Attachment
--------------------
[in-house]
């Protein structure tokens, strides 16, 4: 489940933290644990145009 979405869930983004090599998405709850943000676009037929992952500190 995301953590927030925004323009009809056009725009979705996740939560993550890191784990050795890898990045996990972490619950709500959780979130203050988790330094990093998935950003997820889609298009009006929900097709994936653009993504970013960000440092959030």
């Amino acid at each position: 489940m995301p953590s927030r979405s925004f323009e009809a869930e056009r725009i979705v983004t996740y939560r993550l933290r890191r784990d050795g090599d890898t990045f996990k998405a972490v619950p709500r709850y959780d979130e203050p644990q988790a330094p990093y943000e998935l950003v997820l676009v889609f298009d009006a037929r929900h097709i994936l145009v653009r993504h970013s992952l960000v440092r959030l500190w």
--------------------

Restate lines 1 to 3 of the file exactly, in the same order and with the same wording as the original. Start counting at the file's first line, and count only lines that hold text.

[in-house]
């Protein structure tokens, strides 16, 4: 489940933290644990145009 979405869930983004090599998405709850943000676009037929992952500190 995301953590927030925004323009009809056009725009979705996740939560993550890191784990050795890898990045996990972490619950709500959780979130203050988790330094990093998935950003997820889609298009009006929900097709994936653009993504970013960000440092959030």
């Amino acid at each position: 489940m995301p953590s927030r979405s925004f323009e009809a869930e056009r725009i979705v983004t996740y939560r993550l933290r890191r784990d050795g090599d890898t990045f996990k998405a972490v619950p709500r709850y959780d979130e203050p644990q988790a330094p990093y943000e998935l950003v997820l676009v889609f298009d009006a037929r929900h097709i994936l145009v653009r993504h970013s992952l960000v440092r959030l500190w």